Apr 7, 2015
It's hard to deny the benefits of online giving platforms, which make donations easier than ever - all it takes are a few clicks and inputting information into a form.
Cultivating the return of that support, however, can be tricky. According to Bloomerang, 60 percent of new supporters donate only once. When it comes to donor retention, the virtual character of online giving establishes some challenges for nonprofits. These obstacles are easy to combat if an organization is diligent in reaching out to its supporters.
The best way to do this is through sincere, concrete thanks. From the moment nonprofits accept online donations, gratitude should be a continual endeavor. Instead of seeing appreciation as a formality, nonprofits can shift the framework to a more personal one. After all, donors enable the success of a charitable mission, noted Nonprofit Hub's Nick Small.
Nonprofit fundraisers invest a lot of time and care into soliciting donations. It's crucial they put forth just as much effort, if not more, into thanking the kind supporters who contribute. If donors are going to stick around, they need to know how much they matter. Without their help, a nonprofit can't achieve its goals.
Contrary to the impersonality of a business letter, here are some ways to offer meaningful thanks to online donors:
Tailor the response
Donors know a standardized thank-you letter requires little effort, reminded Randy Hawthorne, Executive Director of Nonprofit Hub. Keeping the focus on the individual means trading impersonal form letters for kind, handwritten cards. Crafting personalized thanks also gives an opportunity to learn more about the donor, which can help frame future appeals for funds.
Thank-you letters should include mention of a gift's outcome, as well as how the money was spent. Transparency builds trust and gives concrete proof to supporters that their contributions made a difference, two tenets that are key to retaining donors.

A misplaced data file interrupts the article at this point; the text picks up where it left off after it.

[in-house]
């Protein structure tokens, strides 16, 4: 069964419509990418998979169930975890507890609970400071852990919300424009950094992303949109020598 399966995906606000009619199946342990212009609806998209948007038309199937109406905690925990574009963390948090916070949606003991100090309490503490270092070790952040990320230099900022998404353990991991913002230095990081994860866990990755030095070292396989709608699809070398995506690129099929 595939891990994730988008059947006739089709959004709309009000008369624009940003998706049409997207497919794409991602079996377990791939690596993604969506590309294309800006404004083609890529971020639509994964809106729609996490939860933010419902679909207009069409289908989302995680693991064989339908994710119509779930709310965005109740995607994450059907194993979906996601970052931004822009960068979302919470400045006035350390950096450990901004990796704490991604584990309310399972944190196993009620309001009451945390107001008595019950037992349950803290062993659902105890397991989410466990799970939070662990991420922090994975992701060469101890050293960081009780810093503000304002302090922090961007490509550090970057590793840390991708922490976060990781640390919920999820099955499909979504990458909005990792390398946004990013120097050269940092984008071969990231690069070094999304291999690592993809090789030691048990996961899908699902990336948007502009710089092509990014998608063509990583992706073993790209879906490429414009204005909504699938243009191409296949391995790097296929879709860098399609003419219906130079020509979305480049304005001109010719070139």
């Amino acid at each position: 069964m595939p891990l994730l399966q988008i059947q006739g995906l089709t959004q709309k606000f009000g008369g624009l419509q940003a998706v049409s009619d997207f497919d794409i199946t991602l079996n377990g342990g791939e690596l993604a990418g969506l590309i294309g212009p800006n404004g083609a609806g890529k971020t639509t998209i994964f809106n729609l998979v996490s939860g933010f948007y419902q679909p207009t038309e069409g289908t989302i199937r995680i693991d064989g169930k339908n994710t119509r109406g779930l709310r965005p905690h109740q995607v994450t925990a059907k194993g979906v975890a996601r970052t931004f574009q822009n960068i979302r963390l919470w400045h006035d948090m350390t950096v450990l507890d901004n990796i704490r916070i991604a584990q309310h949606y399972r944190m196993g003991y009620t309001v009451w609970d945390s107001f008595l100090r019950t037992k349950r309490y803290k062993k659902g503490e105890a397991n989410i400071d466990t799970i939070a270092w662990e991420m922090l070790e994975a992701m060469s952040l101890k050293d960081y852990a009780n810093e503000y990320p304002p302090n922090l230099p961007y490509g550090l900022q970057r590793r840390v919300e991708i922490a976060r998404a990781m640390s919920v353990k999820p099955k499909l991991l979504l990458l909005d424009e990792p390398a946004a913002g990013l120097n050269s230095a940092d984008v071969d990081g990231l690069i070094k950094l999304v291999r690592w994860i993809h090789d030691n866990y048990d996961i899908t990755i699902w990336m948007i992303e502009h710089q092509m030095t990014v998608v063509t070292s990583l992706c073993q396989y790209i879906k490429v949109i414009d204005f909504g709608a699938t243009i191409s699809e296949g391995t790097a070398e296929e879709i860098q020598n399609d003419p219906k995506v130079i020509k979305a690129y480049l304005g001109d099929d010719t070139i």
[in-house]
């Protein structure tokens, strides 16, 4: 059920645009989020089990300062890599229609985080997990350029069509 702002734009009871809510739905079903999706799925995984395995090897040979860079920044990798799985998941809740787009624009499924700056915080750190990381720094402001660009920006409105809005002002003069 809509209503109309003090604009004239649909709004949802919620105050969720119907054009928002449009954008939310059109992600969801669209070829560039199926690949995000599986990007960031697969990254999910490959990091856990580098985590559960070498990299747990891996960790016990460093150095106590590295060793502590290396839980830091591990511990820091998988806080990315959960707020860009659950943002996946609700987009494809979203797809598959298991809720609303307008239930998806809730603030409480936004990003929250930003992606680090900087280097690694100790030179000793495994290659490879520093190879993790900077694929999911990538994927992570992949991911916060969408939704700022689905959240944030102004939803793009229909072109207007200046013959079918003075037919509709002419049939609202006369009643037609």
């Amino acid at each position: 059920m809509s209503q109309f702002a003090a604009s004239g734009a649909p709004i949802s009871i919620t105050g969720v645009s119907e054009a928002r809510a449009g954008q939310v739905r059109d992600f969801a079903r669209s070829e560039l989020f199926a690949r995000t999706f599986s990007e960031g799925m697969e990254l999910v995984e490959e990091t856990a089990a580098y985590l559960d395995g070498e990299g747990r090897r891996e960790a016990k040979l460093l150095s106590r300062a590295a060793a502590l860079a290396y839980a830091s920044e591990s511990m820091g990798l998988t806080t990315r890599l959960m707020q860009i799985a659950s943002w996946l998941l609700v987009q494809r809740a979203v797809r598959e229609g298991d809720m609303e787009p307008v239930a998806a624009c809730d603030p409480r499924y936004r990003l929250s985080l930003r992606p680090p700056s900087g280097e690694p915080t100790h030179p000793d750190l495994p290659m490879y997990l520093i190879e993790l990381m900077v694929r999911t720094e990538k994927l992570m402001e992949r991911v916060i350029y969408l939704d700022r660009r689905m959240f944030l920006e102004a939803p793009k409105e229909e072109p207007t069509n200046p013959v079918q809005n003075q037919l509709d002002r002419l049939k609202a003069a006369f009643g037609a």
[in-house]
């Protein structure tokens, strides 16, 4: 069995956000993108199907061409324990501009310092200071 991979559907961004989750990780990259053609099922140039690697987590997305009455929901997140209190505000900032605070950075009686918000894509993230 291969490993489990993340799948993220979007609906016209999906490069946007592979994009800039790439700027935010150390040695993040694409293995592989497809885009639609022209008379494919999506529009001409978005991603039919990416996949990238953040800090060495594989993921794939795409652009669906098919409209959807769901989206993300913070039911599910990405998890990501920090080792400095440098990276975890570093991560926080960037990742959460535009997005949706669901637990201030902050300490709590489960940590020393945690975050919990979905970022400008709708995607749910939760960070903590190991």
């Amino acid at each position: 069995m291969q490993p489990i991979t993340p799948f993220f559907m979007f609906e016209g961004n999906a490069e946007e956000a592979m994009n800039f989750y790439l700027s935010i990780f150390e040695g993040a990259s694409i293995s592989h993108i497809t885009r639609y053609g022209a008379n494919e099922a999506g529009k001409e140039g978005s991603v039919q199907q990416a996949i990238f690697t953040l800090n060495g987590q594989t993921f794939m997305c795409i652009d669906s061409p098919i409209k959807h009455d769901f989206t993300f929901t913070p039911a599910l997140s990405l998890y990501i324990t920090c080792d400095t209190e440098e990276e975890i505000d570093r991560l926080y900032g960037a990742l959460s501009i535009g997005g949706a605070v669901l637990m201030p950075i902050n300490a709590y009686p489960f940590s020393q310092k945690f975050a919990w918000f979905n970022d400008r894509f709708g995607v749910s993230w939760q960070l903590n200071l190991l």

Include an RSVP
Thank-you notes can double as calls for further involvement with the organization. Including an invitation to a future event, such as a year-end party or recognition dinner, is a way to include donors in the nonprofit mission. It's important that the event require no further donations - the purpose here is to recognize the supporter as a partner in social change, not a source of funds.
An in-person party also allows organizations to put a face to the name of a sponsor. It's a perfect time to ask and listen: Keeping note of a giver's experience enables nonprofits to maintain a mutually beneficial relationship, said fundraising expert Jeff Cova. Establishing donors as members of the nonprofit's team increases the likelihood of lasting loyalty.
The Golden Rule
Above all, communication with contributors should not be limited to calls for financial support. Beyond the thank-you note, it's important to update benefactors with the latest happenings and success of a nonprofit. Keeping in touch tells donors they're important enough to be remembered, giving them a reason to give again.